Monday, May 24, 2010

Place Setting

Place setting: (noun) The locale in which an author selects his or her story to occur.

People get emotionally attached to the stories they read in print or see on television or in the movies. Some readers and/or viewers get so attached, they want to visit the location in which the story was set.

Tourism groups capitalize on such interest. The Grand Hotel on Mackinac Island still gets mileage from “Somewhere In Time,” an old movie with Christopher Reeve and Jane Seymour. Marquette, Michigan still benefits from being the setting for the book and film “Anatomy of a Murder.” Seney, Michigan uses Hemmingway stories to draw tourists. Central Iowa cashed in on “The Bridges of Madison County.” Some communities in Kansas gave in and began promoting themselves based on “The Wizard of Oz.” Sometimes the tourists get ahead of the local chamber of commerce. Apparently fans of “Twilight” were flocking to the Pacific northwest looking for the story’s locales (those locales are now capitalizing on it).

Conversely, place-based fiction uses a place’s existing popularity as a hook for readers. A number of books are placed here in Michigan’s Upper Peninsula and it’s fun to recognize familiar places in the stories. And it’s fun to live in a place deemed worthy as a locale for so many stories.

I have not yet heard of tourist agencies commissioning authors to develop stories just to increase tourist interest (i.e., a town’s version of the song ‘GTO’), but I wouldn’t be surprised to learn that some have. I know of one university that only half-jokingly was encouraging an author to mention the U in his next work placed here in the UP and thereby getting some students to choose to come here based on that.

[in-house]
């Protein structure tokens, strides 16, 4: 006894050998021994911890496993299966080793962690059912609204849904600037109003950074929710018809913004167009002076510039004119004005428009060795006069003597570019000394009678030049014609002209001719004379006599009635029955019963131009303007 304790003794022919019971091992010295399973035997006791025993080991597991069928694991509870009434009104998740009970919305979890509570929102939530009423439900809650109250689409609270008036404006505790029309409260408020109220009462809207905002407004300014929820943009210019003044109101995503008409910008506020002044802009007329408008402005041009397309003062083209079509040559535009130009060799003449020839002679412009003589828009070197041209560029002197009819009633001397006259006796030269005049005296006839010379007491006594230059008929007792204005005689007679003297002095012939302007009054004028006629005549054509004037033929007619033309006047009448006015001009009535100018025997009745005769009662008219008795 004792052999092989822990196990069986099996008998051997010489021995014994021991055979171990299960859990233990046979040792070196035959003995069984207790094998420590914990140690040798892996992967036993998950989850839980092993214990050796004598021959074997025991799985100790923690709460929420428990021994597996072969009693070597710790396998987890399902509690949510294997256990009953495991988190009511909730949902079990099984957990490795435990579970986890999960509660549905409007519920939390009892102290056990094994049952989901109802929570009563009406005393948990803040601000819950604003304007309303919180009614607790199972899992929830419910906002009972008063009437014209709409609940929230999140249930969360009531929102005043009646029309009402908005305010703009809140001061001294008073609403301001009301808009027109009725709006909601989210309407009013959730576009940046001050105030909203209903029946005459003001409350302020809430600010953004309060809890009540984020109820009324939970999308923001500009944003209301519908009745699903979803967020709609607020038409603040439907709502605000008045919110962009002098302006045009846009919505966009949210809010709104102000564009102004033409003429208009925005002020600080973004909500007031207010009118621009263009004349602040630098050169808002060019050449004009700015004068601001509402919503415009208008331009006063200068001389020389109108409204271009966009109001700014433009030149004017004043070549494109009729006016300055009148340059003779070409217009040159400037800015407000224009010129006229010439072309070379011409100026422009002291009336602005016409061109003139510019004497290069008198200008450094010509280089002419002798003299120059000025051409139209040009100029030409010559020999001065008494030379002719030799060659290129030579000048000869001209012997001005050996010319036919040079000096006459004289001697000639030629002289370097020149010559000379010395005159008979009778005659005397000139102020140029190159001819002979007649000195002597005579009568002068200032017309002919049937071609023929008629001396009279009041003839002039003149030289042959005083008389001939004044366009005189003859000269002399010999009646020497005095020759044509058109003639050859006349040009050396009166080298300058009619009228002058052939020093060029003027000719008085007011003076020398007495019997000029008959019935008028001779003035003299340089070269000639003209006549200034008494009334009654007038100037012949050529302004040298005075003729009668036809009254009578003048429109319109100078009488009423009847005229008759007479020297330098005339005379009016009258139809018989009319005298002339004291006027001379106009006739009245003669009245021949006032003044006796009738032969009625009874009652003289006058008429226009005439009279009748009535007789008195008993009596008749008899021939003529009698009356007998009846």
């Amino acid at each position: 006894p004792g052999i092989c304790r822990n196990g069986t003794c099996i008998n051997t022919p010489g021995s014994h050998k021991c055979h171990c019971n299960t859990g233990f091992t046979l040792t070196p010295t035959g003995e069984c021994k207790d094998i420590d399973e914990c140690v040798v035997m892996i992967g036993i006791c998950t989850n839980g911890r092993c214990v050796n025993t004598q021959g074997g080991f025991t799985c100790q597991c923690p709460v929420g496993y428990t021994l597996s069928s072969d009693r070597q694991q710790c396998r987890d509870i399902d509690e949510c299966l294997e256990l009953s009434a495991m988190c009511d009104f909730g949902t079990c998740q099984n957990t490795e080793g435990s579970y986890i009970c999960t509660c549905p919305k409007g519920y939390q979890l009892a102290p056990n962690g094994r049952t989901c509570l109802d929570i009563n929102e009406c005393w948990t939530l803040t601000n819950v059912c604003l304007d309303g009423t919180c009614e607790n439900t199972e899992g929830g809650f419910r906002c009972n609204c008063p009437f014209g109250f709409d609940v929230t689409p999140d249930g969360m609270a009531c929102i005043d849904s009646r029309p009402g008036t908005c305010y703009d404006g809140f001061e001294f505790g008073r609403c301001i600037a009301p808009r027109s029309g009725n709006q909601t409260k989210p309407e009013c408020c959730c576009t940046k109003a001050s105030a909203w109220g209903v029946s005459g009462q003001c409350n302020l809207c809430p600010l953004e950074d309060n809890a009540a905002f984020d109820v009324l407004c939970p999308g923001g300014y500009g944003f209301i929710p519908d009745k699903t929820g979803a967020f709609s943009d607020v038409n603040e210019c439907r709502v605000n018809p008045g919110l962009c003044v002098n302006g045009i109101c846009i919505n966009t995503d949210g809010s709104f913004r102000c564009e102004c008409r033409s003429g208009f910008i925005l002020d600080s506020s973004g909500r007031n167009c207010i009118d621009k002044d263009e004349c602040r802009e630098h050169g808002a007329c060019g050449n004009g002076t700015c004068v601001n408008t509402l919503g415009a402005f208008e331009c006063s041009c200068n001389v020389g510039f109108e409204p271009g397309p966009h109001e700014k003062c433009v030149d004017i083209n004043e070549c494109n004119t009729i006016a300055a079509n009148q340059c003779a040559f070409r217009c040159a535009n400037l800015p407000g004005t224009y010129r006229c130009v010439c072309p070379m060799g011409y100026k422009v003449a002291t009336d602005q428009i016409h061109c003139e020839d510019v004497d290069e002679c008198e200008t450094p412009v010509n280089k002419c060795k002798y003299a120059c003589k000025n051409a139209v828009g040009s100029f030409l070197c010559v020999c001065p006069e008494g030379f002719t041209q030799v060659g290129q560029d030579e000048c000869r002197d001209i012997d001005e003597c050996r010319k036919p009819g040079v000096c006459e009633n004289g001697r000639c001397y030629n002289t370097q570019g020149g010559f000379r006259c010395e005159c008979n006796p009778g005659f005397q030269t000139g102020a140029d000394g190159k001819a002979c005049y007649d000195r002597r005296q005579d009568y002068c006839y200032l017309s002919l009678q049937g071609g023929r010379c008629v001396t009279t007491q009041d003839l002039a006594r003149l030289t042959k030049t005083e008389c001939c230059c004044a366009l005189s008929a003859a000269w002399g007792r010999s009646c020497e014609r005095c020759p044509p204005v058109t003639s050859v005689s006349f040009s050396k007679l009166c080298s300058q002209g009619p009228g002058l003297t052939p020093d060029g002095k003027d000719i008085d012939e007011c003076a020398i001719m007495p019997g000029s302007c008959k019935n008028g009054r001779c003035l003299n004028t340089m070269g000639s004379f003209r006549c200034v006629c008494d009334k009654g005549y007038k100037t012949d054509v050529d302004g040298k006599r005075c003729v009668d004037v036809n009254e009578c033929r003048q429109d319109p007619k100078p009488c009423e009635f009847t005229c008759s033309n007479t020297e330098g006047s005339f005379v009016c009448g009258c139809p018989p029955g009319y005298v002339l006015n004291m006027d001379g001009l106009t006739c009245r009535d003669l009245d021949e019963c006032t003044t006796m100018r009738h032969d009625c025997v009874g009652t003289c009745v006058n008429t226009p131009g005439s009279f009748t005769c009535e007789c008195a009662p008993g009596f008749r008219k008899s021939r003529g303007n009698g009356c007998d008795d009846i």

Place setting: (noun) The arrangement of plates, bowls, glasses, utensils, napkins and mats in preparation of a meal.

Riding the coattails of authors’ works can be a bonus but is probably not the best place-making strategy. Communities can write their own stories, so to speak. They can make investments that put the features in place to encourage particular activities for which their communities can become known.

A place can capitalize on a natural event. Birders are prime ecotourists (in fact, the Audobon Society has members leave calling cards at restaurants and hotels stating that birders are supporting the local economy). North Platte, Nebraska draws lots of tourists in the spring when the sandhill cranes are migrating through by the thousands. Whitefish Point draws some birders as well, but not as many as North Platte. Could more publicity work for Whitefish Point?

A place can become known for people activities. Interlochen, Michigan is known as a center for the performing arts, mainly due to the Interlochen Academy. Curtis, Michigan, a village up here in the UP, is hoping to take a similar approach, but without the academy. Curtis has invested in an arts center and is drawing artists and writers for workshops. Maybe it will become Curtis’ claim to fame.

It recently occurred to me that all of the Michigan waters from the tip of Whitefish Bay clear to the end of the St. Marys River are in Chippewa County. But it’s not enough just to say that we have these spectacular waters. We need to make investments that would support the ways in which people can interact with the waters and each other. It’s not ‘place making.’ The place is already here. It’s helping people take advantage of what the place already offers.

Place setting: (verb) Preparing a place for people to enjoy. Facilitating the interactions of people with the features of a place.

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